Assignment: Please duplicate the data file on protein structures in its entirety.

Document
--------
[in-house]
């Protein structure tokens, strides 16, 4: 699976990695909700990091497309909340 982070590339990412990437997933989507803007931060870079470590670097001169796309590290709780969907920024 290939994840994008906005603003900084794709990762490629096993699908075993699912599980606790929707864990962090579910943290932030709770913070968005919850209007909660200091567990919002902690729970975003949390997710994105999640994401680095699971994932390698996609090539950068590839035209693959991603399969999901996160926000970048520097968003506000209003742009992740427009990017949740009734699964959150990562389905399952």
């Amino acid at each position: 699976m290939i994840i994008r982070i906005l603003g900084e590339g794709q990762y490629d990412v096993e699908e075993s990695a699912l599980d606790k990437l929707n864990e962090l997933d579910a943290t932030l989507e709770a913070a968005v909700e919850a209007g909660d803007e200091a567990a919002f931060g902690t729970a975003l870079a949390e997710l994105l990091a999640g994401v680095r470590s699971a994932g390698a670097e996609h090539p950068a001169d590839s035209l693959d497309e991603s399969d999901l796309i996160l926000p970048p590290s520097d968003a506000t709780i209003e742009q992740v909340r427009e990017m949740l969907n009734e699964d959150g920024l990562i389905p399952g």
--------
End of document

[in-house]
């Protein structure tokens, strides 16, 4: 699976990695909700990091497309909340 982070590339990412990437997933989507803007931060870079470590670097001169796309590290709780969907920024 290939994840994008906005603003900084794709990762490629096993699908075993699912599980606790929707864990962090579910943290932030709770913070968005919850209007909660200091567990919002902690729970975003949390997710994105999640994401680095699971994932390698996609090539950068590839035209693959991603399969999901996160926000970048520097968003506000209003742009992740427009990017949740009734699964959150990562389905399952």
């Amino acid at each position: 699976m290939i994840i994008r982070i906005l603003g900084e590339g794709q990762y490629d990412v096993e699908e075993s990695a699912l599980d606790k990437l929707n864990e962090l997933d579910a943290t932030l989507e709770a913070a968005v909700e919850a209007g909660d803007e200091a567990a919002f931060g902690t729970a975003l870079a949390e997710l994105l990091a999640g994401v680095r470590s699971a994932g390698a670097e996609h090539p950068a001169d590839s035209l693959d497309e991603s399969d999901l796309i996160l926000p970048p590290s520097d968003a506000t709780i209003e742009q992740v909340r427009e990017m949740l969907n009734e699964d959150g920024l990562i389905p399952g």